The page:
Strong, Easy to Remember Passwords. Is it possible?

When I setup new WordPress sites for my clients, I often give them a password such as “okaythisisyourpassword”. Something easy to remember at first, but which I also explain should be changed immediately.

I like a password like m0un10cl$ or imh4hsb#HAN. But who can remember those crazy combinations of garbledy-gook? And why is it so important, really, who’s going to hack into my site?

Well, first the bad news. People are trying to hack into sites all the time. Or rather, humans are using robots to surf the web and try and hack into websites all the freaking time. Right now, and in ten seconds. Yesterday, tomorrow and all next week. While we’re enjoying Labor Day weekend later this month, robots will be scanning sites looking for login forms and trying to smash through, typically using default settings like the username admin (which I never use on my clients’ sites) and then passwords like password.

As to why it’s important, well aside from the fact that if you do get hacked, they’ll probably foul up your site in a way that’ll cost you possibly hundreds of dollars to fix, but also because nearly every WordPress site has personally identifying information held within. Especially if you allow people to register on the site, and then they enter their email address, and all along you’ve been telling them “We don’t share your email address.”

You’re in a legal grey area if that info gets distributed, but rest assured it’s grey enough to get you in big trouble if the right person’s lawyer got serious enough.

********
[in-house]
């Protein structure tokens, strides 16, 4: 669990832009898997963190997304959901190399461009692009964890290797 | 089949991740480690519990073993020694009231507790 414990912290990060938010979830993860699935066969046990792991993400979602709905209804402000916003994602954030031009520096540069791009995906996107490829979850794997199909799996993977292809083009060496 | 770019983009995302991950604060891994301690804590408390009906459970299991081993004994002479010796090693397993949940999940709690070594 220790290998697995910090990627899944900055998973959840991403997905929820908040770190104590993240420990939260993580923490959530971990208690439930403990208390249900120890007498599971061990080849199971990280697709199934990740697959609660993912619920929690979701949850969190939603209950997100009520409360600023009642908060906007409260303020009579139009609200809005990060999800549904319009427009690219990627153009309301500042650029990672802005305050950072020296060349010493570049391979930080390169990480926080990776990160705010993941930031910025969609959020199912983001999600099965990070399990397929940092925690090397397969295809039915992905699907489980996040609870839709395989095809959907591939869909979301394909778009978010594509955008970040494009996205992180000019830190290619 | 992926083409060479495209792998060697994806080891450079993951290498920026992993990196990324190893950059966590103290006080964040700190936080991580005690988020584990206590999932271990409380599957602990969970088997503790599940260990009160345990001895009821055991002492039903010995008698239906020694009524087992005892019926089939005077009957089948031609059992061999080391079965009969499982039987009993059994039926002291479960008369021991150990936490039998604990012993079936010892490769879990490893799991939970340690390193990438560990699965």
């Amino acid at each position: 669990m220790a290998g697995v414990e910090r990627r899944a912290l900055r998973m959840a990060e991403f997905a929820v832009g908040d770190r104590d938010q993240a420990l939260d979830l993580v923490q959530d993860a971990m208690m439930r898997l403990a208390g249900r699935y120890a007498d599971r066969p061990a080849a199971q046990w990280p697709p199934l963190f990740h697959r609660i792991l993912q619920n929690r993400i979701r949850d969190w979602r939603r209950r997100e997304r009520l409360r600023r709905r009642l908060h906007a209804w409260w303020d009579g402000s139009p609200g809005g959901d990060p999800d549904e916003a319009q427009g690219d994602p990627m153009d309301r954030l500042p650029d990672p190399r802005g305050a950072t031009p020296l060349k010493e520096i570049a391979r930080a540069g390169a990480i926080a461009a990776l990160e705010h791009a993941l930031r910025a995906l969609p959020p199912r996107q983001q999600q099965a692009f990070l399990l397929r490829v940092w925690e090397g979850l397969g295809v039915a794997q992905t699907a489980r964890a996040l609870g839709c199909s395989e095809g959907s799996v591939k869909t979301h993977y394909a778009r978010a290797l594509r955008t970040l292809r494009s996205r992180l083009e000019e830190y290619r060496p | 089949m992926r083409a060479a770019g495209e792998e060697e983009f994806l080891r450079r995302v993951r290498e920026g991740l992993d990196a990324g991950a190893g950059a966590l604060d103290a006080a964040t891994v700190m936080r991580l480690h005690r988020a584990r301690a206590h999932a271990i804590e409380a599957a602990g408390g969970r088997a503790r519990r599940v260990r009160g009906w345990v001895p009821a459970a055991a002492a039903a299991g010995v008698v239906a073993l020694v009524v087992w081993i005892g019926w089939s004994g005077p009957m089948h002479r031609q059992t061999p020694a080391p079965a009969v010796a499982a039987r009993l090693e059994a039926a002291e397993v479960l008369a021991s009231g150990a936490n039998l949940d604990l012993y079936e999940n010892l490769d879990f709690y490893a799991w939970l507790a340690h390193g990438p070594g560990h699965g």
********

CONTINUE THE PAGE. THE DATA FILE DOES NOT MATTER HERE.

So then, the good news! The passwords above can actually be really easy to remember. Here are two fool proof methods for creating badass passwords that you can commit to memory.

The Ol’ Digit Switcharoo

So looking at our first example, m0un10cl$. Looks pretty complicated, right?

Here’s how it was constructed though:

  1. I took the word mountain.
  2. Changed it to m0un10. Note that I don’t take words like snake and turn them into 5n4k3 though, aka “Leet speak” (or rather, “l337 speak”), as evil robots are hip to that, it’s essentially their langauge.
  3. Added the first two letters of the website in question’s domain. So if we were signing up for an account here at, we add the “c” and “l”. Now we have m0un10cl. 8 letters is the minimum recommended.
  4. Finally, just throw a dollar sign on the end for that extra touch, you end up with m0un10cl$. That’s a pretty secure password that you can easily remember.

Even Better, the Memorable Sentence Acronym Method

Our second example password above was imh4hsb#HAN. This is theoretically even more secure. Here’s how it came to be.

  1. I started with a sentence, something I could remember. Mine was, “I married her for her strong back.”
  2. I then took the first letter of each word in that sentence, which gave me: imhfhsb
  3. It’s easy to then change the “f” in that to a 4, giving us a number thrown in: imh4hsb
  4. Top that off with an extra character you’ll always remember, such as the hashtag / pound symbol. Now we have imh4hsb#
  5. And finally, this time around I’m using the last three letters of the domain name, capitalized (“HAN”). This leaves me with my final amalgamation: imh4hsb#HAN

That’s a pretty solid password and I could bring myself to easily remember it. I could even probably get a little more intense with things, but those are two fine examples to launch you into the upper elite class of super computer users.

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